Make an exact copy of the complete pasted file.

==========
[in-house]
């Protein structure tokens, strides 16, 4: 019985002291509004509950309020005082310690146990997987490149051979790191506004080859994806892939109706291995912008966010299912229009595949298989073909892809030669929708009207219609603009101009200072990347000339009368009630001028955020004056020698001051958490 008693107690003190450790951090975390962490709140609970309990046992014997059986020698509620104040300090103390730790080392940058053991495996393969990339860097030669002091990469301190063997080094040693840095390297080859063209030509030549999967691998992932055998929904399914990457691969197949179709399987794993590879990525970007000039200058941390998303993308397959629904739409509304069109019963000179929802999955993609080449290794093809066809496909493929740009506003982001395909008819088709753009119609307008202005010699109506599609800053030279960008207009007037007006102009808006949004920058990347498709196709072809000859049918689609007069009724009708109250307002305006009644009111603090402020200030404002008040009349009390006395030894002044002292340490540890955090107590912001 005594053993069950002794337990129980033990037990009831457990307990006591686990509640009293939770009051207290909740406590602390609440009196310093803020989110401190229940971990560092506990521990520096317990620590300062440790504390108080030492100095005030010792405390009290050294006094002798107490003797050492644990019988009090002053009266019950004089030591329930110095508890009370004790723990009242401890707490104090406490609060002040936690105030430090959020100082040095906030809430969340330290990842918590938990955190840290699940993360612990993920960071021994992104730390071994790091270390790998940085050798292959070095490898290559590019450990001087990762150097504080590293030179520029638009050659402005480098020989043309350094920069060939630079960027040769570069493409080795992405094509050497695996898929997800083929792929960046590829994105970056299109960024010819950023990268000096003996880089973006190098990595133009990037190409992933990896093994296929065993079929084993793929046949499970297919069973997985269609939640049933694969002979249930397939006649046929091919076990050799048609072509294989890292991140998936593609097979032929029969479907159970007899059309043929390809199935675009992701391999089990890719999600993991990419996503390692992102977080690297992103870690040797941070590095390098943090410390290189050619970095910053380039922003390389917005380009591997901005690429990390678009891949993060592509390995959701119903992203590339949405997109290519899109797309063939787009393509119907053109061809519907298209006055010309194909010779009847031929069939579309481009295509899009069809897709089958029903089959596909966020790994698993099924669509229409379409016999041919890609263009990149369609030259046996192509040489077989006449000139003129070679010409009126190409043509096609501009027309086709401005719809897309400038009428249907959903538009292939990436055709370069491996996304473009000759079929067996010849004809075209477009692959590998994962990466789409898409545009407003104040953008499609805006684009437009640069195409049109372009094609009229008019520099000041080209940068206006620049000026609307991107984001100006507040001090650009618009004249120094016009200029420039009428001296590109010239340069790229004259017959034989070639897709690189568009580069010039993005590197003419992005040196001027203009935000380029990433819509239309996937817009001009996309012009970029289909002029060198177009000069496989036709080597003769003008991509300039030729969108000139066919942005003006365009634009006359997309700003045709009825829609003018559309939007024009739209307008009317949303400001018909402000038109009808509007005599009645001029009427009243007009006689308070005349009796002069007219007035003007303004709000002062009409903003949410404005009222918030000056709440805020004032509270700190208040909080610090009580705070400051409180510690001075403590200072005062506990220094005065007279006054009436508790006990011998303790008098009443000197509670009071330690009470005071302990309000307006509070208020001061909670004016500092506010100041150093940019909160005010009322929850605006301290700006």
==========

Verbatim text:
[in-house]
């Protein structure tokens, strides 16, 4: 019985002291509004509950309020005082310690146990997987490149051979790191506004080859994806892939109706291995912008966010299912229009595949298989073909892809030669929708009207219609603009101009200072990347000339009368009630001028955020004056020698001051958490 008693107690003190450790951090975390962490709140609970309990046992014997059986020698509620104040300090103390730790080392940058053991495996393969990339860097030669002091990469301190063997080094040693840095390297080859063209030509030549999967691998992932055998929904399914990457691969197949179709399987794993590879990525970007000039200058941390998303993308397959629904739409509304069109019963000179929802999955993609080449290794093809066809496909493929740009506003982001395909008819088709753009119609307008202005010699109506599609800053030279960008207009007037007006102009808006949004920058990347498709196709072809000859049918689609007069009724009708109250307002305006009644009111603090402020200030404002008040009349009390006395030894002044002292340490540890955090107590912001 005594053993069950002794337990129980033990037990009831457990307990006591686990509640009293939770009051207290909740406590602390609440009196310093803020989110401190229940971990560092506990521990520096317990620590300062440790504390108080030492100095005030010792405390009290050294006094002798107490003797050492644990019988009090002053009266019950004089030591329930110095508890009370004790723990009242401890707490104090406490609060002040936690105030430090959020100082040095906030809430969340330290990842918590938990955190840290699940993360612990993920960071021994992104730390071994790091270390790998940085050798292959070095490898290559590019450990001087990762150097504080590293030179520029638009050659402005480098020989043309350094920069060939630079960027040769570069493409080795992405094509050497695996898929997800083929792929960046590829994105970056299109960024010819950023990268000096003996880089973006190098990595133009990037190409992933990896093994296929065993079929084993793929046949499970297919069973997985269609939640049933694969002979249930397939006649046929091919076990050799048609072509294989890292991140998936593609097979032929029969479907159970007899059309043929390809199935675009992701391999089990890719999600993991990419996503390692992102977080690297992103870690040797941070590095390098943090410390290189050619970095910053380039922003390389917005380009591997901005690429990390678009891949993060592509390995959701119903992203590339949405997109290519899109797309063939787009393509119907053109061809519907298209006055010309194909010779009847031929069939579309481009295509899009069809897709089958029903089959596909966020790994698993099924669509229409379409016999041919890609263009990149369609030259046996192509040489077989006449000139003129070679010409009126190409043509096609501009027309086709401005719809897309400038009428249907959903538009292939990436055709370069491996996304473009000759079929067996010849004809075209477009692959590998994962990466789409898409545009407003104040953008499609805006684009437009640069195409049109372009094609009229008019520099000041080209940068206006620049000026609307991107984001100006507040001090650009618009004249120094016009200029420039009428001296590109010239340069790229004259017959034989070639897709690189568009580069010039993005590197003419992005040196001027203009935000380029990433819509239309996937817009001009996309012009970029289909002029060198177009000069496989036709080597003769003008991509300039030729969108000139066919942005003006365009634009006359997309700003045709009825829609003018559309939007024009739209307008009317949303400001018909402000038109009808509007005599009645001029009427009243007009006689308070005349009796002069007219007035003007303004709000002062009409903003949410404005009222918030000056709440805020004032509270700190208040909080610090009580705070400051409180510690001075403590200072005062506990220094005065007279006054009436508790006990011998303790008098009443000197509670009071330690009470005071302990309000307006509070208020001061909670004016500092506010100041150093940019909160005010009322929850605006301290700006």